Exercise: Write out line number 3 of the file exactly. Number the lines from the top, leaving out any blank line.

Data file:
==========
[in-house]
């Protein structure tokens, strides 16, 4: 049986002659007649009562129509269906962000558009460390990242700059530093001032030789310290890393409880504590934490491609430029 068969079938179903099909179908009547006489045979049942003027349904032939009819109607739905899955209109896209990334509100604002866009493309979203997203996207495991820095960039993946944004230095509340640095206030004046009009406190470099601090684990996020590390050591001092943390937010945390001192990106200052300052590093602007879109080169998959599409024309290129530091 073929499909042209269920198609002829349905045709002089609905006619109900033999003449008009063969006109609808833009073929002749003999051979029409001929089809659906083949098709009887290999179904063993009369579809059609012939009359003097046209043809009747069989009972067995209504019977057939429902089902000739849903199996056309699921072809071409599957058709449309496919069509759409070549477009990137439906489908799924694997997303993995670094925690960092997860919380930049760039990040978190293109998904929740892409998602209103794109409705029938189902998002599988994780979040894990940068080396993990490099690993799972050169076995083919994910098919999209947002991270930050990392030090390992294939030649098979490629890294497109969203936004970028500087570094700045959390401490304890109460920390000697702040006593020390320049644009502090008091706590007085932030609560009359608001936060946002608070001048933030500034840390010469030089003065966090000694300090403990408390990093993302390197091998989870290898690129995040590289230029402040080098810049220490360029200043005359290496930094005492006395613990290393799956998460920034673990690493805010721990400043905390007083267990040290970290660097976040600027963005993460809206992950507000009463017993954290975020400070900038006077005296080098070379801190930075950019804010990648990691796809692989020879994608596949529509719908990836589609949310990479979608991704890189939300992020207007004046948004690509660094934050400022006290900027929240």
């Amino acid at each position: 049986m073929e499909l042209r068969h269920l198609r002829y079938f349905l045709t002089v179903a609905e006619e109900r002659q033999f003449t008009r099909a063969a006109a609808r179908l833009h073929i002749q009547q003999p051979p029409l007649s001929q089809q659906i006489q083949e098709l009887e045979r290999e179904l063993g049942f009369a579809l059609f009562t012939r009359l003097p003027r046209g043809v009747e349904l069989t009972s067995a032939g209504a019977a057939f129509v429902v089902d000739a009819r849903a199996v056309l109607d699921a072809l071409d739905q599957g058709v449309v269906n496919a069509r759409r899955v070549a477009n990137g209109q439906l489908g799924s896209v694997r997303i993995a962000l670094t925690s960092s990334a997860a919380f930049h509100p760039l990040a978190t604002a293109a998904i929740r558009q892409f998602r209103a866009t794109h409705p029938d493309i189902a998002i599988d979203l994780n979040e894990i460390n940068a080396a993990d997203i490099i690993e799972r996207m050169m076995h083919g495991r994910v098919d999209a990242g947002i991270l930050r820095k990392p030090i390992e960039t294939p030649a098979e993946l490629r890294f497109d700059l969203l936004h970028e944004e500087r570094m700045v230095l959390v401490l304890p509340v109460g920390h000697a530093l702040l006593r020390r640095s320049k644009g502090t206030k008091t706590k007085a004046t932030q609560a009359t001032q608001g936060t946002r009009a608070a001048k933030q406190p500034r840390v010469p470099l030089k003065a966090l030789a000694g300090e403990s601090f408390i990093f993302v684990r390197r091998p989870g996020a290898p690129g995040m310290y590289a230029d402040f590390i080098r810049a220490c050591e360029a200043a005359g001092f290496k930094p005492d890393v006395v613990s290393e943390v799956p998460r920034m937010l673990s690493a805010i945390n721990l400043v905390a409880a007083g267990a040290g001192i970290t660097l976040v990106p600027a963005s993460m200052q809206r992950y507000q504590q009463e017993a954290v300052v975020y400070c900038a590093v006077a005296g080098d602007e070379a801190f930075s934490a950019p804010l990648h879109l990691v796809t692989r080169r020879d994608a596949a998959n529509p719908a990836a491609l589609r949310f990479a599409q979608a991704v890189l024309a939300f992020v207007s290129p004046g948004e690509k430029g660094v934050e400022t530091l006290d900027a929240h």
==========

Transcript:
């Amino acid at each position: 049986m073929e499909l042209r068969h269920l198609r002829y079938f349905l045709t002089v179903a609905e006619e109900r002659q033999f003449t008009r099909a063969a006109a609808r179908l833009h073929i002749q009547q003999p051979p029409l007649s001929q089809q659906i006489q083949e098709l009887e045979r290999e179904l063993g049942f009369a579809l059609f009562t012939r009359l003097p003027r046209g043809v009747e349904l069989t009972s067995a032939g209504a019977a057939f129509v429902v089902d000739a009819r849903a199996v056309l109607d699921a072809l071409d739905q599957g058709v449309v269906n496919a069509r759409r899955v070549a477009n990137g209109q439906l489908g799924s896209v694997r997303i993995a962000l670094t925690s960092s990334a997860a919380f930049h509100p760039l990040a978190t604002a293109a998904i929740r558009q892409f998602r209103a866009t794109h409705p029938d493309i189902a998002i599988d979203l994780n979040e894990i460390n940068a080396a993990d997203i490099i690993e799972r996207m050169m076995h083919g495991r994910v098919d999209a990242g947002i991270l930050r820095k990392p030090i390992e960039t294939p030649a098979e993946l490629r890294f497109d700059l969203l936004h970028e944004e500087r570094m700045v230095l959390v401490l304890p509340v109460g920390h000697a530093l702040l006593r020390r640095s320049k644009g502090t206030k008091t706590k007085a004046t932030q609560a009359t001032q608001g936060t946002r009009a608070a001048k933030q406190p500034r840390v010469p470099l030089k003065a966090l030789a000694g300090e403990s601090f408390i990093f993302v684990r390197r091998p989870g996020a290898p690129g995040m310290y590289a230029d402040f590390i080098r810049a220490c050591e360029a200043a005359g001092f290496k930094p005492d890393v006395v613990s290393e943390v799956p998460r920034m937010l673990s690493a805010i945390n721990l400043v905390a409880a007083g267990a040290g001192i970290t660097l976040v990106p600027a963005s993460m200052q809206r992950y507000q504590q009463e017993a954290v300052v975020y400070c900038a590093v006077a005296g080098d602007e070379a801190f930075s934490a950019p804010l990648h879109l990691v796809t692989r080169r020879d994608a596949a998959n529509p719908a990836a491609l589609r949310f990479a599409q979608a991704v890189l024309a939300f992020v207007s290129p004046g948004e690509k430029g660094v934050e400022t530091l006290d900027a929240h």